Notwithstanding the decreases to some filing categories, our judicial workload-per-judge analysis indicates that additional circuit court and county court judgeships are necessary in some areas.

         Chief judges have identified many workload trends that are affecting court operations throughout the state. Several of the chief judges cited the additional workload associated with the continuing expansion of problem-solving courts (e.g., Adult Drug Court, Veterans' Court, Mental Health Courts, and Early Childhood Courts). We recognize that various studies have shown that well-conducted problem-solving courts, such as drug courts, have been shown to reduce recidivism and provide better outcomes for participants.[5] Yet, these courts also require significantly more judicial time on the front end due to more frequent status hearings and multidisciplinary team meetings, typically over an extended period of time. Other chief judges noted the impact of complex civil litigation, high jury trial rates, and self-represented litigants. Collectively, these factors affect court time and court resources.

         The chief judges have also noted that the number and frequency of court interpreting events protract case disposition times. Florida is an ethnically and culturally diverse state with thousands of non-English speaking residents who access our courts each year. This demand is expected to increase in coming years. This Court is mindful of the demographic changes occurring in Florida and has implemented rigorous steps to ensure that the quality of court interpreting services remains high by requiring credentialed interpreters to provide interpreting services[6] and also by implementing video remote interpreting services in ten circuits using credentialed interpreters which we would like to expand further. The application of this technology demonstrates the court system's commitment to cost containment, innovation, and improved service delivery, while meeting due process of law requirements.

         Similar efforts are occurring using software applications such as Open Court and the Integrated Case Management System developed by the Eighth Judicial Circuit. Both software platforms are open source and have tremendous potential for cost containment and the avoidance of vendor dependency issues associated with the purchase of specialized technology. We encourage the Legislature to favorably consider our Legislative Budget Request[7] for technology as it demonstrates the judicial branch's commitment to apply technology in our service delivery staffing models, to help minimize our requests for additional full-time equivalent positions.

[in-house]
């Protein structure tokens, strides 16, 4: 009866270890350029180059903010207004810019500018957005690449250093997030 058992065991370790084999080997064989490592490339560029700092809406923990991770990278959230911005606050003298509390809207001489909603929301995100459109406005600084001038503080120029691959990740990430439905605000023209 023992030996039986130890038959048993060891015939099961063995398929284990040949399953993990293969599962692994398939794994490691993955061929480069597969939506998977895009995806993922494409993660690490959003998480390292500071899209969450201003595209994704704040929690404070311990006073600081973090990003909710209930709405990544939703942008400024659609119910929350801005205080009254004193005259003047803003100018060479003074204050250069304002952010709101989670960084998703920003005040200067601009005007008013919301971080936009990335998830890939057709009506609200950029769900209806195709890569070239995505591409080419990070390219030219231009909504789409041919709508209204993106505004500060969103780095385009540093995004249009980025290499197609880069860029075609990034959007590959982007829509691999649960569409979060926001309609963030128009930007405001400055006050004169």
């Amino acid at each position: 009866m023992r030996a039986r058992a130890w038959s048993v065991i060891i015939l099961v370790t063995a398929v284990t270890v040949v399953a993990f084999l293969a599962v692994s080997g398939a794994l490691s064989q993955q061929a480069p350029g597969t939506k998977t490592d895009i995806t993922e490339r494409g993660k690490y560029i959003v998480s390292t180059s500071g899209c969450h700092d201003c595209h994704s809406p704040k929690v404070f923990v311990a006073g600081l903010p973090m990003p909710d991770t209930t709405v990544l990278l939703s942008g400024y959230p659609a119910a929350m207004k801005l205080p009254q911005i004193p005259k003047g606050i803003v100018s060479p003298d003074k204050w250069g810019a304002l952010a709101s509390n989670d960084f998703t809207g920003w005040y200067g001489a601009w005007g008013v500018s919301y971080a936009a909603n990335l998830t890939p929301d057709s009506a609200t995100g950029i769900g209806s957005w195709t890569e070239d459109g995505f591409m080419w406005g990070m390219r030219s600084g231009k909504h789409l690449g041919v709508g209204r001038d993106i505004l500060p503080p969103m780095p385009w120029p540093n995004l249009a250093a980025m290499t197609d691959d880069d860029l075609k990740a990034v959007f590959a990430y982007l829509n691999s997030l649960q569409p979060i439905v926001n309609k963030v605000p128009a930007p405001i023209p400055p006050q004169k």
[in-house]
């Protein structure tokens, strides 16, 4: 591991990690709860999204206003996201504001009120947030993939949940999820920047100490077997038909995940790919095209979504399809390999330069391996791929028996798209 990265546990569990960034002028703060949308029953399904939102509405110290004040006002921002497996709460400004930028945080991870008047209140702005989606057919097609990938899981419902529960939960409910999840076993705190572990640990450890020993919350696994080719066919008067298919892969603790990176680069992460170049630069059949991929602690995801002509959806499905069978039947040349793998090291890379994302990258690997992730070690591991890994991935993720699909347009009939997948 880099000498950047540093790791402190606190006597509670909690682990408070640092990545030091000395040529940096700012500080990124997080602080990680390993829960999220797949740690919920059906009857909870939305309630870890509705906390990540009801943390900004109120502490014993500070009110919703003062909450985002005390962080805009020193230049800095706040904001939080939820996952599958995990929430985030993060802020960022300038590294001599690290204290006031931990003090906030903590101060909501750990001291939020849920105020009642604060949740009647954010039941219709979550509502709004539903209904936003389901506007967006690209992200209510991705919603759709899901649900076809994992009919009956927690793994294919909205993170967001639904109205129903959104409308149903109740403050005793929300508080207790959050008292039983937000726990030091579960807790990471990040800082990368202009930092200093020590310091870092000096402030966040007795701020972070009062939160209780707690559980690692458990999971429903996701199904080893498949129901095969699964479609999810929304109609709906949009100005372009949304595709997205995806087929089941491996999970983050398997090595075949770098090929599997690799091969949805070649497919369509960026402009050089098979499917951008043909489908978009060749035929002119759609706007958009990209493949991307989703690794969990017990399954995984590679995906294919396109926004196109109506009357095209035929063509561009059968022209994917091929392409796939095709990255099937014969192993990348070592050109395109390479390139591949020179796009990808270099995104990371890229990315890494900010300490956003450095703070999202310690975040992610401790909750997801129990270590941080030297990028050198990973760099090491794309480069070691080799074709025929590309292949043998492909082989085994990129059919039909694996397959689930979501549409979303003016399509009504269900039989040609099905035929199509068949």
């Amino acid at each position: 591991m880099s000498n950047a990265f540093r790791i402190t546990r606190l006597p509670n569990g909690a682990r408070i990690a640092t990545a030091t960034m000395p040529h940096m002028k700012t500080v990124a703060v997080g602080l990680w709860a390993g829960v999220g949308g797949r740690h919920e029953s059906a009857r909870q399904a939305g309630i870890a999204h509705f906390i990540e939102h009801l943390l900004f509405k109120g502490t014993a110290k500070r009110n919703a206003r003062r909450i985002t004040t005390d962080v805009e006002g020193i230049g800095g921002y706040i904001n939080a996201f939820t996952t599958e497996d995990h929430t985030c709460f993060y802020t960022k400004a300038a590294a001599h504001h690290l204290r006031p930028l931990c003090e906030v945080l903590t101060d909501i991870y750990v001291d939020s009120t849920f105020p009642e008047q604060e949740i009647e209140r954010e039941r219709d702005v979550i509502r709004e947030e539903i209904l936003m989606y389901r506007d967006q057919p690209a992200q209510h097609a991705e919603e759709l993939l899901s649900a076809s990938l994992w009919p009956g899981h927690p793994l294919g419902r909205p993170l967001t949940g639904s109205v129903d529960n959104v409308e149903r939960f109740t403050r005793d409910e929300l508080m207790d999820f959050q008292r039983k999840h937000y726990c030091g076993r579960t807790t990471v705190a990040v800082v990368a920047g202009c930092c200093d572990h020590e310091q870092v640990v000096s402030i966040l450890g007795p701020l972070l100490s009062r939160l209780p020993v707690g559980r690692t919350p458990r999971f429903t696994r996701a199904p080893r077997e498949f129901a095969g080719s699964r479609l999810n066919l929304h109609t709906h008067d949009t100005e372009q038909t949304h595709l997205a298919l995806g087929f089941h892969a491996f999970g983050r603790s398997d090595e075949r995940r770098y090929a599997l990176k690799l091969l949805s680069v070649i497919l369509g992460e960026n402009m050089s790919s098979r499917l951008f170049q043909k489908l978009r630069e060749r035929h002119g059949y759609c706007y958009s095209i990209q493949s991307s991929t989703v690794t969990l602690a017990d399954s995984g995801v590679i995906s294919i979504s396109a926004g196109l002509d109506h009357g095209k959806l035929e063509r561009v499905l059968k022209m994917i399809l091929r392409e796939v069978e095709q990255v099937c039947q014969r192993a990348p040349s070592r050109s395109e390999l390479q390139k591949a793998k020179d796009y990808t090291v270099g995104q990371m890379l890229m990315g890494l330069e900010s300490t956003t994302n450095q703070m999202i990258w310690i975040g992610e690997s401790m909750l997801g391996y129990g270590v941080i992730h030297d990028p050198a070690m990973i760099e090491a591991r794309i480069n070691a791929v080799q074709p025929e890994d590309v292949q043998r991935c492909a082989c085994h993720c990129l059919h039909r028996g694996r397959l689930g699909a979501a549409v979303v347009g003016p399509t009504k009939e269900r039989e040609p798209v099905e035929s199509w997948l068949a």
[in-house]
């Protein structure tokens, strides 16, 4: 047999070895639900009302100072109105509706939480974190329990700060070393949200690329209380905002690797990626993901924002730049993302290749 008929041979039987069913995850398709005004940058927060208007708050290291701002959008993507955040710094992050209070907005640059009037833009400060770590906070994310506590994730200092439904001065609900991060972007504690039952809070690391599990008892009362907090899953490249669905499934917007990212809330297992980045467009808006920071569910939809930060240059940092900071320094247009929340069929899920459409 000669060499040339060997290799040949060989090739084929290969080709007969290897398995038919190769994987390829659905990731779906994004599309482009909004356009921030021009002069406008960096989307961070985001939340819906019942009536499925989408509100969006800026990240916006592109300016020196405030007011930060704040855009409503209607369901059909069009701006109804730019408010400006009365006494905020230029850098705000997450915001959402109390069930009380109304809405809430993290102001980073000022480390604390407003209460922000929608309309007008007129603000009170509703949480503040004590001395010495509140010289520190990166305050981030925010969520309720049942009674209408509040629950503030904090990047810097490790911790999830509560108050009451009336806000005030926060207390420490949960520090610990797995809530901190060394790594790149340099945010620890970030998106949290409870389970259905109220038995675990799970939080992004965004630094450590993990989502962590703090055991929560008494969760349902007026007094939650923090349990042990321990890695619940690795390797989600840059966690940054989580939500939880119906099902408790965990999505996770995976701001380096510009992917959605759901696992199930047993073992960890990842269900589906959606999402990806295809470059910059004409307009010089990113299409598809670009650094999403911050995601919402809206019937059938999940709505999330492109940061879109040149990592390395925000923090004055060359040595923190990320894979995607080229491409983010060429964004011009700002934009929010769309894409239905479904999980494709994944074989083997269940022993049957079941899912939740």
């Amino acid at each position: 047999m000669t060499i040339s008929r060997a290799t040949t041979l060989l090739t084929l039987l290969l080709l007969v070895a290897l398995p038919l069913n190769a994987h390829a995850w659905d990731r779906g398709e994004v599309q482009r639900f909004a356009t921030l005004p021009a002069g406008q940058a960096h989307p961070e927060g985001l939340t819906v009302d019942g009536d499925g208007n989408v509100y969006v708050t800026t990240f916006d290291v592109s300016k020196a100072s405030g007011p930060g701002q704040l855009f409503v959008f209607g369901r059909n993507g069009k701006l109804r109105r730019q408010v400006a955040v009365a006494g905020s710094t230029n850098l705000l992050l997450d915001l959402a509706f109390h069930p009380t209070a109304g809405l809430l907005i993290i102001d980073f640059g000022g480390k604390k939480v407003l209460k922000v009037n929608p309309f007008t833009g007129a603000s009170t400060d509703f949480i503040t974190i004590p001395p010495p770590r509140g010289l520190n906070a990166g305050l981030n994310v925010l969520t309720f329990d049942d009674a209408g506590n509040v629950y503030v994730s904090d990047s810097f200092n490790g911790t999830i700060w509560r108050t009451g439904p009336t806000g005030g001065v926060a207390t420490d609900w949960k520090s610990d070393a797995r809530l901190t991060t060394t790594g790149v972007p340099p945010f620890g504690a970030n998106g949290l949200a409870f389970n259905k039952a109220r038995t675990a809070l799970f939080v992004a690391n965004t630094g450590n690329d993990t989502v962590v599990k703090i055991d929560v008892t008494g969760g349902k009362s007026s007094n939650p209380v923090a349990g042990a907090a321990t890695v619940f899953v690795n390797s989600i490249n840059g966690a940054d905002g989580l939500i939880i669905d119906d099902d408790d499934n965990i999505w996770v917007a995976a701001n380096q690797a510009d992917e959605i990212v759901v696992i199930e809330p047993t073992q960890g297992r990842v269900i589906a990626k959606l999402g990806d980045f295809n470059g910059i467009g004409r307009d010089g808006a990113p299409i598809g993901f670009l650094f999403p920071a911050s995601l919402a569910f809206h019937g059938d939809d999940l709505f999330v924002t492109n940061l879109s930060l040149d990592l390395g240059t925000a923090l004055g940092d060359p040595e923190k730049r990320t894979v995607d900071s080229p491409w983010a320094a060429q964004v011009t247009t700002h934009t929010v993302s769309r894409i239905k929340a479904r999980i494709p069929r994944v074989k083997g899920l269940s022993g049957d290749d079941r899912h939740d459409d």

Nevertheless, chief judges advise that the lack of sufficient support staff positions contributes to slower case processing times, crowded dockets, and longer waits to access judicial calendars. Additional case management staff is a priority for the judicial branch. Accordingly, we fully support the trial courts' Legislative Budget Request[8] that seeks additional funding for case managers, as these positions are integral to case disposition, docket management, and pending caseload reduction.

         On a related matter, chief judges have advised us that because in-court administrative staff, both case managers and in-court clerk's office staff, has been either reduced or eliminated due to budget reductions, many trial court judges are now performing in-court administrative duties such as managing the court record, handling exhibits, swearing witnesses, filing documents, and making notations in the case management systems. Judges performing ministerial and administrative functions is ...